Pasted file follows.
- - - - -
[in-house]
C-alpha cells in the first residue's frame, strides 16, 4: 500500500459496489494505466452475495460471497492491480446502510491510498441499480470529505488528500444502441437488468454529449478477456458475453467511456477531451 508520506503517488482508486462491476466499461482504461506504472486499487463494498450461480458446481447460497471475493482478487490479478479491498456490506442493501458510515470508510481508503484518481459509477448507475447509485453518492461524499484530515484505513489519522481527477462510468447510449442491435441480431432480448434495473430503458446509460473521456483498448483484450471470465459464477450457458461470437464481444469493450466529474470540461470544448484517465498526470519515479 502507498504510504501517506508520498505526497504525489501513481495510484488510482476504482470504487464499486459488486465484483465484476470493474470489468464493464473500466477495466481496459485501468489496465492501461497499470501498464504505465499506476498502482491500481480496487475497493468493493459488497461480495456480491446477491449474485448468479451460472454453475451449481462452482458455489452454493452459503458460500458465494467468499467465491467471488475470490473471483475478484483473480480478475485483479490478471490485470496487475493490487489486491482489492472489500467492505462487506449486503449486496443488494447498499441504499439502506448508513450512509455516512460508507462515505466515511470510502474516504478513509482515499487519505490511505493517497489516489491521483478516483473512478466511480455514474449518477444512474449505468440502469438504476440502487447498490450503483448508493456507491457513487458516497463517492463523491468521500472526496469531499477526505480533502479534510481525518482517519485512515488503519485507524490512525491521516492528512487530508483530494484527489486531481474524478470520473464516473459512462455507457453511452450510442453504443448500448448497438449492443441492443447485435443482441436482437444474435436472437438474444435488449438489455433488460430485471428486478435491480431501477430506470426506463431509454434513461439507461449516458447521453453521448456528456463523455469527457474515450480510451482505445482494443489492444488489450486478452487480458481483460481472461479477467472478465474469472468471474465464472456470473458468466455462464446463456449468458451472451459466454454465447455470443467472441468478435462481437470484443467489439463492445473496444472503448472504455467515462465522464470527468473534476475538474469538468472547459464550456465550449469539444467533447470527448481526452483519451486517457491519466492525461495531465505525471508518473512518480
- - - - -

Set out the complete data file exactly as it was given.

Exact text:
[in-house]
C-alpha cells in the first residue's frame, strides 16, 4: 500500500459496489494505466452475495460471497492491480446502510491510498441499480470529505488528500444502441437488468454529449478477456458475453467511456477531451 508520506503517488482508486462491476466499461482504461506504472486499487463494498450461480458446481447460497471475493482478487490479478479491498456490506442493501458510515470508510481508503484518481459509477448507475447509485453518492461524499484530515484505513489519522481527477462510468447510449442491435441480431432480448434495473430503458446509460473521456483498448483484450471470465459464477450457458461470437464481444469493450466529474470540461470544448484517465498526470519515479 502507498504510504501517506508520498505526497504525489501513481495510484488510482476504482470504487464499486459488486465484483465484476470493474470489468464493464473500466477495466481496459485501468489496465492501461497499470501498464504505465499506476498502482491500481480496487475497493468493493459488497461480495456480491446477491449474485448468479451460472454453475451449481462452482458455489452454493452459503458460500458465494467468499467465491467471488475470490473471483475478484483473480480478475485483479490478471490485470496487475493490487489486491482489492472489500467492505462487506449486503449486496443488494447498499441504499439502506448508513450512509455516512460508507462515505466515511470510502474516504478513509482515499487519505490511505493517497489516489491521483478516483473512478466511480455514474449518477444512474449505468440502469438504476440502487447498490450503483448508493456507491457513487458516497463517492463523491468521500472526496469531499477526505480533502479534510481525518482517519485512515488503519485507524490512525491521516492528512487530508483530494484527489486531481474524478470520473464516473459512462455507457453511452450510442453504443448500448448497438449492443441492443447485435443482441436482437444474435436472437438474444435488449438489455433488460430485471428486478435491480431501477430506470426506463431509454434513461439507461449516458447521453453521448456528456463523455469527457474515450480510451482505445482494443489492444488489450486478452487480458481483460481472461479477467472478465474469472468471474465464472456470473458468466455462464446463456449468458451472451459466454454465447455470443467472441468478435462481437470484443467489439463492445473496444472503448472504455467515462465522464470527468473534476475538474469538468472547459464550456465550449469539444467533447470527448481526452483519451486517457491519466492525461495531465505525471508518473512518480